• I was born in the midst of the sea

    Musique : Julie Fowlis – Rugadh Mi 'n Teis Meadhan Na Mara

     

        I woke up with a jolt when the conductor asked for my ticket. I wished I could have had an excuse to complain, but we were almost there anyway — no point in going back to sleep. Still drowsy, I watched the intruder as he walked up the aisle. Grumpy and tired figures, everywhere. There weren't many people on that train, and they were old, most of them. Going widdershins, it felt like. A verse echoed back from an old, long-forgotten childhood tale. Childe Rowland to the Dark Tower came, I whispered. But I'm no knight.
        I did not want to look out the window — did not want to see the city disappear as I rowed back time, back to where I grew up. Yet I could not help thinking of what was happening behind the shabby curtains. Behind my closed eyelids dansed figures of mighty giants being devored by mud and lichens, and of busy streets slowly changing into deserted fields. Life is in cities, not in the harsh, empty countryside. I had been sensitive, once, to the beauty nature can offer – jagged cliffs, dense forests and raging seas, my realm as a child. But I grew up. What was it again? When I was a child, I spoke like a child, I thought like a child, I reasoned like a child. But when I grew up, I gave up childish ways... God, I sound like I'm still going to catechism.

        The cold air felt like a slap on my face when I got off the rickety train. When it had eventually stopped with a last spasm I had waited until everyone had gotten out, but one can't postpone things for ever. There I was again, trapped between the low grey skies and the sharp autumn wind. I looked at the dusty, ageing railroad platform. Time sure flies by. A cry stirred me out of my thoughts; my aunt Loaven, it was. So much ye've changed... I alm'st didna recognize ye, 'ta ! Well, people change in fifteen years. We loaded my luggages into the bumpy family car, thoroughly avoiding to allude to the true reason of my coming. I wasn't in the mood for talking anyway. My aunt felt like a stranger to me, despite all her efforts to act like we were as close as we used to.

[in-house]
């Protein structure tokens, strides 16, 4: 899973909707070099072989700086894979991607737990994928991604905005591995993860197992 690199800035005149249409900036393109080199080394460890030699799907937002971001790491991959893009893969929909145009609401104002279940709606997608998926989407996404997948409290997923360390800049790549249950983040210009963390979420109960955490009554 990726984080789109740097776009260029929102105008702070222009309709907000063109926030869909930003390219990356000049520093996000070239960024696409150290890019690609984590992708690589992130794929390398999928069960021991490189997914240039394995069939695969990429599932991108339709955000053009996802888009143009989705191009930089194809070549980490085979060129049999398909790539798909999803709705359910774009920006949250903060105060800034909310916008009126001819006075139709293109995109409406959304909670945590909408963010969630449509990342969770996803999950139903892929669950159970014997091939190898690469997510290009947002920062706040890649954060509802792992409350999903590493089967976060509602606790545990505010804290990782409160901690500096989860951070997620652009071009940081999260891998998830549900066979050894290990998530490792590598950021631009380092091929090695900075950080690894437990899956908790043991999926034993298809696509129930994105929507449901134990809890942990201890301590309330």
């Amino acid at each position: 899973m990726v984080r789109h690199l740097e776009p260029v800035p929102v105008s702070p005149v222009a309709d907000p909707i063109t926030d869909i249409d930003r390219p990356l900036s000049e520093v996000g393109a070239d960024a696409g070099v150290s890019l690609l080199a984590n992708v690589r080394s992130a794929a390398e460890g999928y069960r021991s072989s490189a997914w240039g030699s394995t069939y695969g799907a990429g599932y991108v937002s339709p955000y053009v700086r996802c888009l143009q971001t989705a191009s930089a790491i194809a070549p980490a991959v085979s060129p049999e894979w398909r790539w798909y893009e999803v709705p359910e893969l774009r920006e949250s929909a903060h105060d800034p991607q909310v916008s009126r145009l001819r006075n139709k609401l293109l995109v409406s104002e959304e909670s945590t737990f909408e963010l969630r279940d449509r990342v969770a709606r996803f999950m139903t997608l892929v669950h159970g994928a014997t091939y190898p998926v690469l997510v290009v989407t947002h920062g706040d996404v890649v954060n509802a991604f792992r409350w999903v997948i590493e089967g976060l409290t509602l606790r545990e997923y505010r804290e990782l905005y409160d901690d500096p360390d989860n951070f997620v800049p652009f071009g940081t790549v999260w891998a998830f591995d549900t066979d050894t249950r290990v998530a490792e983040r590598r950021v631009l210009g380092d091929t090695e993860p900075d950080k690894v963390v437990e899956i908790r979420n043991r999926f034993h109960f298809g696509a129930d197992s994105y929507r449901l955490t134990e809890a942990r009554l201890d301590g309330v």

This time I did look out the window, at the once familiar patchwork of green, orange and brown – fields and trees and ferns, alongside the sinuous roads that meandered between the hills like frozen rivers. Cloudy figures of sheep dotting the pastures. A huge flock of starlings in flight. The skyline and the deep blue of the sea, so far away to the north that they were almost impossible to tell apart. And greyish smoke rising from some of the stubby cottages that stood here and there between the hills. They had never been much to look at, these old houses, but I didn't remember them to be so worn out. Most of them were covered in creeper – no, not creeper, ivy. Some seemed to have lost their inhabitants while I was away. Aren't the Guennegans living here anymore? Nann ma dear, the old man pass'd away – five years ago I think it was – and poor Mrs Guennegan wasna long tae follow. I could feel that my aunt was relieved to have something to talk about. She went on but I wasn't interested in listening anymore. I did not want to care, nor to seem to. I kept on staring outside. As for the bairns ye ken, they've left for the ceeties, like all the others. It's as if there isna one youngster left in these parts anymair.